Monday, October 15, 2012

Gone with the Windy Shiloh of Indiana

Hartford City IN

October 13-14, 2012

Hartford City was always one of my largest events every year, and I had probably attended that last six years there.

But going there just a week after Perryville seemed anti-climatic.  None of the 1st Tennessee joined me to continue recovering from the onslaught experienced at Perryville (or perhaps they are just not quite as addicted to wool as I am).

I took the time to get to know members of the 19th Virginia and 50th Virginia better.  The 33rd Virginia and 44th Tennessee were also there, but camped a bit further off. 

Somehow we were outnumbered by the Yankees, which was unusual for this area, but we were lacking two regular companies, the 1st Tennessee and the 5th Kentucky.

The theme for the weekend was Shiloh, so all battles—two on Saturday, and one on Sunday—were representative of skirmishes from that battle.

The battalion came out at the start of the morning battle overrunning the temporary Yankee camp set up for the scenario.  The camp was a bit odd—one dog tent with one wood chair, and a bunch of blankets and bed rolls. All the blankets and bed rolls were our own—the Yankees only donated the one dog and chair for the scenario.  I guess it made it look better when we confiscated the blankets and returned to camp.

At the afternoon battle we had a bit of a strange addition.  One dandy in a lieutenant’s uniform came up with a mountain man and claimed to be scouts—that the would be there as observers.   I had seen the guy before on rare occasion and did not really have much to think about him.  The colonel approved them as observers thinking they would not cause much trouble, but when the mountain man began pouring powder straight from his powder horn down the Hawken he was carrying, the Lt Colonel stepped up and put an immediate stop to it. 

As a side, a general rule of thumb is that if you don’t drill with a company, you don’t play in the battle with the company.  We are playing with explosives, and people get injured at these things.  Injuries occur even when the best safety practices are followed. 

So a number of safety issues were suddenly thrown at us—a guy we didn’t know was going to fire a weapon amongst us, he was not part of any of the companies, and he was pouring straight from a powder horn (the scariest part of all).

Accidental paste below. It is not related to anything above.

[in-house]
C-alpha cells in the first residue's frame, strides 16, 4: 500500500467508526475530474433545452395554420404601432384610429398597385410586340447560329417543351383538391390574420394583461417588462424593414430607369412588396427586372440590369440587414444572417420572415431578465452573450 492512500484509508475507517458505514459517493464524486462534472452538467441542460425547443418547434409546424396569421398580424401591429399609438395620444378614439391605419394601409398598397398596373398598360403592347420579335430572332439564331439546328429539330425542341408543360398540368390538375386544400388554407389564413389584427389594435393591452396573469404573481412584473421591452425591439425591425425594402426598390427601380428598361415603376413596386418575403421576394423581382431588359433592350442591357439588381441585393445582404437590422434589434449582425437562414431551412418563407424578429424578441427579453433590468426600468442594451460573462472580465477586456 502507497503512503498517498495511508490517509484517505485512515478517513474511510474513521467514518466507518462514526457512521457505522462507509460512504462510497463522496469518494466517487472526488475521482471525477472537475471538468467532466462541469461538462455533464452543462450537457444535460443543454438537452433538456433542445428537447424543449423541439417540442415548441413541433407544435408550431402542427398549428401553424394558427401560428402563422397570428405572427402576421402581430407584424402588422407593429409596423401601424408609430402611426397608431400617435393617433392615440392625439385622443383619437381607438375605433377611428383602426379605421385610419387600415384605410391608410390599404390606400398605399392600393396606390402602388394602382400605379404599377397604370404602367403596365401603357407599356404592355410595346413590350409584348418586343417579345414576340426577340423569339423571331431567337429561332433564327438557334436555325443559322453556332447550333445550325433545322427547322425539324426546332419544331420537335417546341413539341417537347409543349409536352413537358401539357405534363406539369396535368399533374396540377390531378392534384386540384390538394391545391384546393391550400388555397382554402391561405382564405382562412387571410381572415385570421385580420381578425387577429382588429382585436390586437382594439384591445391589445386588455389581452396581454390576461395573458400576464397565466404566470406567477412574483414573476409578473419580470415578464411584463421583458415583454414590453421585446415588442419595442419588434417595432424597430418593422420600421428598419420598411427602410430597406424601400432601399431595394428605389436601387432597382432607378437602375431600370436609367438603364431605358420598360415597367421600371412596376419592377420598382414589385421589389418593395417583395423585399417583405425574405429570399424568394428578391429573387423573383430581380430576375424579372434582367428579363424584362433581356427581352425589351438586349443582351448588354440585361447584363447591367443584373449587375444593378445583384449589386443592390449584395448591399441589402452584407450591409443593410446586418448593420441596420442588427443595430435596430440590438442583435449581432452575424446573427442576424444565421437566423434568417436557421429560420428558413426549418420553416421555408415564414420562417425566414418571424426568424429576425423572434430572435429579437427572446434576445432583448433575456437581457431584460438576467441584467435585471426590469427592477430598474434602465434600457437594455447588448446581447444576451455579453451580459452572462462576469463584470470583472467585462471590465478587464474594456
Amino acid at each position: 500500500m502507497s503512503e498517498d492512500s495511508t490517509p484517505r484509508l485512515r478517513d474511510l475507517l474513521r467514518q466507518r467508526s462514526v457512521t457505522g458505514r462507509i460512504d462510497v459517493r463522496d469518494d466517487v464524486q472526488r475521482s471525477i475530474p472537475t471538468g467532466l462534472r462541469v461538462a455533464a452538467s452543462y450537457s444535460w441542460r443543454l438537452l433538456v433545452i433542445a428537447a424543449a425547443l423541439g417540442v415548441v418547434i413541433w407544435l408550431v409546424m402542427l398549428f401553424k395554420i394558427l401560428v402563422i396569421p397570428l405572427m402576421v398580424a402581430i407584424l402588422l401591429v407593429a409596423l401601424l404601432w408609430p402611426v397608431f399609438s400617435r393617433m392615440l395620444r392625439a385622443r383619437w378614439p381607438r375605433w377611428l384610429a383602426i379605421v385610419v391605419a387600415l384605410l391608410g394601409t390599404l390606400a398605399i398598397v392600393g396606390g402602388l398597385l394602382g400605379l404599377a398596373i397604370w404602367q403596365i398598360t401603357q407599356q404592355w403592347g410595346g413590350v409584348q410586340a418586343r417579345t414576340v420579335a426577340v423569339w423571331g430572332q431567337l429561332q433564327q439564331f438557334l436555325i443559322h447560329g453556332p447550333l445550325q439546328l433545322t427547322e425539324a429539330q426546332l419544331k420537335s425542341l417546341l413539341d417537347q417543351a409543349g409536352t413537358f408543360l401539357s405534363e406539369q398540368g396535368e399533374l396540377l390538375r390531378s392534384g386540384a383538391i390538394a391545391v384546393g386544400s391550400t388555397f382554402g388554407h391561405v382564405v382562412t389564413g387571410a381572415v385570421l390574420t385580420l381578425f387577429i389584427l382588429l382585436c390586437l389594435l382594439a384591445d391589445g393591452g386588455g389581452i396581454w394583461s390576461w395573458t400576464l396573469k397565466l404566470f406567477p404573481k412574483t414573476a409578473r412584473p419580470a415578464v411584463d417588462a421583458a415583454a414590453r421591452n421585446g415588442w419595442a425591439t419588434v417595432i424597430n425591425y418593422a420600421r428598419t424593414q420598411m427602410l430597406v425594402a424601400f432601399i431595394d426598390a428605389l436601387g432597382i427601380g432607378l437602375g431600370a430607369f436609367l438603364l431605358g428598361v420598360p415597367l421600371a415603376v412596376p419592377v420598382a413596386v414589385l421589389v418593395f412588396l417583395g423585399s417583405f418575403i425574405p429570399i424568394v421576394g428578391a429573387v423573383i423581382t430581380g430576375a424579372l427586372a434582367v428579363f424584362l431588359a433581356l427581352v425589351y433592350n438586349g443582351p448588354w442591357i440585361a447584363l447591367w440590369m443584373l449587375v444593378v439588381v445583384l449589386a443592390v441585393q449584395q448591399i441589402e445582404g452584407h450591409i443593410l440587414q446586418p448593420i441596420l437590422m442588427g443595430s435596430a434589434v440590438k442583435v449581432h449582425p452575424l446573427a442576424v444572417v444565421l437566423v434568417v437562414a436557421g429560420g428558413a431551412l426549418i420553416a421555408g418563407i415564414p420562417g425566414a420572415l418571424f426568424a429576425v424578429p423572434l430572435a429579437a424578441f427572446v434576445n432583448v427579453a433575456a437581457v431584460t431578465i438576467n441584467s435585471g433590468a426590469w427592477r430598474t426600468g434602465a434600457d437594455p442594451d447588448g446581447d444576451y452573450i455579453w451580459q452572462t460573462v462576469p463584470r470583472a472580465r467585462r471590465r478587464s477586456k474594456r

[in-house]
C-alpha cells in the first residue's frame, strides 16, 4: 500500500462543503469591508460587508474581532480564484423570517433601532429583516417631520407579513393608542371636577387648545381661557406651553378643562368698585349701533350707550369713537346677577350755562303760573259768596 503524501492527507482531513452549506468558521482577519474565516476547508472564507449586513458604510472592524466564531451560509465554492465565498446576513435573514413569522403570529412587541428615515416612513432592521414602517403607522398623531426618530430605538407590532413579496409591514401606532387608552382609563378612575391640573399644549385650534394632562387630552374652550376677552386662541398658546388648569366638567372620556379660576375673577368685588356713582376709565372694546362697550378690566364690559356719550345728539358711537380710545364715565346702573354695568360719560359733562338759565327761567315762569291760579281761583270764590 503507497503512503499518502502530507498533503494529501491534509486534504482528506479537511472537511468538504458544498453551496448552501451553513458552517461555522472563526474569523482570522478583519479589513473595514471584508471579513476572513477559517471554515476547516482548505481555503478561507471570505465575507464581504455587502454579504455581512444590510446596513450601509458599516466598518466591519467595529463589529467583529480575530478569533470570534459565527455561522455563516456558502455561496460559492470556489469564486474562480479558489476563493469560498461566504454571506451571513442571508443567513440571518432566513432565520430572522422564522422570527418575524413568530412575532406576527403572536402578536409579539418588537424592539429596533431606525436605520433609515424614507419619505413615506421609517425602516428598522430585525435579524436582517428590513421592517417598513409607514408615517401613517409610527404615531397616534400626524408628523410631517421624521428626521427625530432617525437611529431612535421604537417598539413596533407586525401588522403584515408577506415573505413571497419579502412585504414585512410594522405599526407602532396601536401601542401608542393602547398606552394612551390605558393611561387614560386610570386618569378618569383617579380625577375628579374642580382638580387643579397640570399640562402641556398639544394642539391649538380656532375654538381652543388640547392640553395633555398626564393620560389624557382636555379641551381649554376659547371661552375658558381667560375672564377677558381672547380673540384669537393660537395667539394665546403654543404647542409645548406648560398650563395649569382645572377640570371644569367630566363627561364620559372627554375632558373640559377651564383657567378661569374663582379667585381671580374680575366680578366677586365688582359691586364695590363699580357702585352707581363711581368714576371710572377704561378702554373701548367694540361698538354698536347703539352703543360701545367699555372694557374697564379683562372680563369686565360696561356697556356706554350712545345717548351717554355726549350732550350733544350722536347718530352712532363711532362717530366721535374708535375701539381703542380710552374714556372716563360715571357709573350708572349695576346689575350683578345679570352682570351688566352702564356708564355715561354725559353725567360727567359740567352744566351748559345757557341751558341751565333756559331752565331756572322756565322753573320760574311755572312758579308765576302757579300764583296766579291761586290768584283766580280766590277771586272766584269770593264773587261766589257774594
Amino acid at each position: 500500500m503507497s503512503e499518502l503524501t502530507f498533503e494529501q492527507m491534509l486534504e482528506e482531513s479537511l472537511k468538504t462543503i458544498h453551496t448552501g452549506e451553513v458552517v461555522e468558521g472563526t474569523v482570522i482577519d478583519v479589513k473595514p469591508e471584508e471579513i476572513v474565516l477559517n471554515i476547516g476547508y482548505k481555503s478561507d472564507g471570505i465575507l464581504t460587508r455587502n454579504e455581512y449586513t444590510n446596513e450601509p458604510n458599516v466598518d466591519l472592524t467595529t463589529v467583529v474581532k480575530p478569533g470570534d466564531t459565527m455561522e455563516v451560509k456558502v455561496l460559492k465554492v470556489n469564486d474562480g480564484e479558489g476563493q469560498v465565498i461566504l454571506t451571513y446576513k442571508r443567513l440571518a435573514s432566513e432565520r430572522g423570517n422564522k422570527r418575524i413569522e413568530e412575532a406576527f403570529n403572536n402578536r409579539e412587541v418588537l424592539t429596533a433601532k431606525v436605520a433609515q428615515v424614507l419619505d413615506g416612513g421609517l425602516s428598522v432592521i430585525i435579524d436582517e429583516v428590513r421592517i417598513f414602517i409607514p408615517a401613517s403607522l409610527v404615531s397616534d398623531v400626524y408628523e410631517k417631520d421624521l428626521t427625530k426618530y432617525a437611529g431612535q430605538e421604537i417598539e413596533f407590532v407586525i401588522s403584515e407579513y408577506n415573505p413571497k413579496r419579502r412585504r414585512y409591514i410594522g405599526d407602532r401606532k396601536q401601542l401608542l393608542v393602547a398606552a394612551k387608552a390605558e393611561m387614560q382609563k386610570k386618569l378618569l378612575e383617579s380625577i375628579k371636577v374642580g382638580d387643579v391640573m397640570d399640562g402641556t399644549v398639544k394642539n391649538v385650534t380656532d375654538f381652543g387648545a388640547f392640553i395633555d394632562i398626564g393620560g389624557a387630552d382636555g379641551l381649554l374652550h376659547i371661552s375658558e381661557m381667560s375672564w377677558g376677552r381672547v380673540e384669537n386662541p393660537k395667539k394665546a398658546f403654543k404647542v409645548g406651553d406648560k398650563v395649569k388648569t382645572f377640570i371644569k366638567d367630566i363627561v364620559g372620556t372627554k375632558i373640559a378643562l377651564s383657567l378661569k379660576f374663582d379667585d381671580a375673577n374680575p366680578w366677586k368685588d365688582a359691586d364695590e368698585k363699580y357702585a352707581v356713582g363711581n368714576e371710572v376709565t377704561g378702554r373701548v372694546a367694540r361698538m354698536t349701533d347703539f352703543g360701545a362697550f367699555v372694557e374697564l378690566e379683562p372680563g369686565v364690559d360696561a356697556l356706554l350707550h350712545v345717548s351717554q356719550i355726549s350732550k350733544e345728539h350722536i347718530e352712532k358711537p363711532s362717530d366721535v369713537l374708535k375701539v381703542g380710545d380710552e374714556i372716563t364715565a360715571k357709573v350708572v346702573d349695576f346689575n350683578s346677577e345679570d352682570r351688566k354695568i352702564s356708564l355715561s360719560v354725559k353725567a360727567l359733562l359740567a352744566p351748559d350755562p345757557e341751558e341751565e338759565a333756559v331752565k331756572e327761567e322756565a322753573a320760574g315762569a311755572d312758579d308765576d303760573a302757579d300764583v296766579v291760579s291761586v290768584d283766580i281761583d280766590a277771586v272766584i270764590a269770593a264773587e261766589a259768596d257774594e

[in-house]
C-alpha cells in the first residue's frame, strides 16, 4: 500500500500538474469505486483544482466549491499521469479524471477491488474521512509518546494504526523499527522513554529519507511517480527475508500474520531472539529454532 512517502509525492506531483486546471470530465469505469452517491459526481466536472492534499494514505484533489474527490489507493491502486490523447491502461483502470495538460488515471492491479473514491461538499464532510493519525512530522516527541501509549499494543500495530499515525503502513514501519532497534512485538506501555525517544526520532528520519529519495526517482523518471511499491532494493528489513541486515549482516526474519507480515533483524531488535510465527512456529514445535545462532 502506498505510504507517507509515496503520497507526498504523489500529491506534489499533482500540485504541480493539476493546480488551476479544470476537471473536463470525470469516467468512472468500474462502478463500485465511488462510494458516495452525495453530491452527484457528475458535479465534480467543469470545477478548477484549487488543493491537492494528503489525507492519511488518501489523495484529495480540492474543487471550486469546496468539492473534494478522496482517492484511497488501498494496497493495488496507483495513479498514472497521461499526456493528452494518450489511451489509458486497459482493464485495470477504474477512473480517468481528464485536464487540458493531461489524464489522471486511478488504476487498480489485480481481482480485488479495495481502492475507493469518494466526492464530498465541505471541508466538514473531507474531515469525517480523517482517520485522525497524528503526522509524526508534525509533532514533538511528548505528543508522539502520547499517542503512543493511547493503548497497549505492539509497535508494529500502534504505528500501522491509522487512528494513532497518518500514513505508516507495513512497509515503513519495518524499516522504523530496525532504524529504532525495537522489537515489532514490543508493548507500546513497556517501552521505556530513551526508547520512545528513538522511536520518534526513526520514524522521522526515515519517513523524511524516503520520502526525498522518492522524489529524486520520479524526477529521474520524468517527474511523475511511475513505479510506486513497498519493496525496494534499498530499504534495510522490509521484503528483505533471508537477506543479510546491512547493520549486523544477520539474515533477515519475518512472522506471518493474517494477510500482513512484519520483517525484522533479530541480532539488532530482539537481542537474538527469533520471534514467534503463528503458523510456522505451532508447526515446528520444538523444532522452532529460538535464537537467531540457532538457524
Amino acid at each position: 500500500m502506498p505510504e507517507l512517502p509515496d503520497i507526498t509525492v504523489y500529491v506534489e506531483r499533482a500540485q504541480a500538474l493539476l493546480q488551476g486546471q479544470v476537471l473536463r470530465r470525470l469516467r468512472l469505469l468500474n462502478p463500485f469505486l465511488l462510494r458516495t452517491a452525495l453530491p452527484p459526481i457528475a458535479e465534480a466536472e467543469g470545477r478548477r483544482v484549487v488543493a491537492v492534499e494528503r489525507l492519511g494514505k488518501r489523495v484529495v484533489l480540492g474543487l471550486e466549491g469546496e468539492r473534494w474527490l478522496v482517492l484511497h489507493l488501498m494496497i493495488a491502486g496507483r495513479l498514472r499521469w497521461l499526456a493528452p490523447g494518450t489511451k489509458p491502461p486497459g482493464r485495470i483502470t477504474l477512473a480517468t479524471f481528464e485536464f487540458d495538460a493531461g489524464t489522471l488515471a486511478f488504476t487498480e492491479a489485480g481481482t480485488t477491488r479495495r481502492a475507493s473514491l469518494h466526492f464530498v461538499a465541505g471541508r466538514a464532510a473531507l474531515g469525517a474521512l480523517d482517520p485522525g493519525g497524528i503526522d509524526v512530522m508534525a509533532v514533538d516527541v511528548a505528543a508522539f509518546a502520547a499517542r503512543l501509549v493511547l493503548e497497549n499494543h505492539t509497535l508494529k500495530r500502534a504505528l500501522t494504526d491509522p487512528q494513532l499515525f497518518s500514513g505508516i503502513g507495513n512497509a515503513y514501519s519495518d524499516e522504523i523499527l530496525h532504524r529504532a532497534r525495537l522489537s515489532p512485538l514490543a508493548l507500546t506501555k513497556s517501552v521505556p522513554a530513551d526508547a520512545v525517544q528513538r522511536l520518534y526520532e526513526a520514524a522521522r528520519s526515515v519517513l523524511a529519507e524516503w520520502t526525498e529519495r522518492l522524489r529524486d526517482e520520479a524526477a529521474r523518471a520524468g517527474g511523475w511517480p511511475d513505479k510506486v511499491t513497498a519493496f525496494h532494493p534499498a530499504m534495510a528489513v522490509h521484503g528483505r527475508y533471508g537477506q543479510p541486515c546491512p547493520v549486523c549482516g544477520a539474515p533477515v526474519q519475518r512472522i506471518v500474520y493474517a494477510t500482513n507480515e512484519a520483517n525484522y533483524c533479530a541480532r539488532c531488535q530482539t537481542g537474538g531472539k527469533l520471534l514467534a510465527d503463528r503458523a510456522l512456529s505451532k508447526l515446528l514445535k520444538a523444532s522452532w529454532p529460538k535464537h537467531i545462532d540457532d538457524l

That dandy tried to defend the mountain man.  After the Lt Col had his say and left, the dandy kept talking back to me, since he was on my wing.  The whole issue was brought to the colonel’s attention and he backed the Lt Col, so when the dandy spoke to me and asked in arrogance, “And just who does he think he is?!” I simply responded, “He’s the overall Confederate commander—and his word goes.”  That put a stop to the whole mess.  The dandy left the event in a huff after the battle.  Good riddance.  This hobby does not need that kind.

A solid pattering of rain hit about the time for supper and continued for a few hours.  But the weather warmed significantly from the night before.  I spent most of the rest of my evening trading stories with the colonel and his wife.

Winds whipped up in the morning.  It helped with getting a good roaring fire going for breakfast, but as the day progressed, so did the strength of the winds.

The battle was scheduled for 2 pm, but after flies started demonstrating bird-like behavior, many started packing up.  There was a thread of a storm, and most wanted to get packed up while they could still drop dry canvas.

I lost another corner to my tent.  I had just sewn the second lost corner Friday after losing it at Perryville, so now I have another repair before my next event.  With the loss of that corner and fearing of losing my entire tent, I finally gave into the peer pressure and broke my camp, cramming everything in rush into my car.  This left only the colonel’s tent standing, but even he lost part of his fly by end of the battle.  It was strange and eerie to see all tents gone, with a battle yet to come.  Many sutlers also packed up early.  The sun was out for the battle, though.

The battle went okay—by the end of it, the battalion had lost all officers, captains and NCOs.  Only a few privates were left carrying the wind-whipped flag, commanded by the guy who does General Pickett, and I’m not sure he’s ever done this kind of thing before.

The weekend good, and I got to greet with some of my friends of 4th OVI I hadn’t seen in awhile. I said my goodbyes to the battalion staff and many from the companies, as this was the last battalion event until next year.  But the season is not over for me—there are still three more events.

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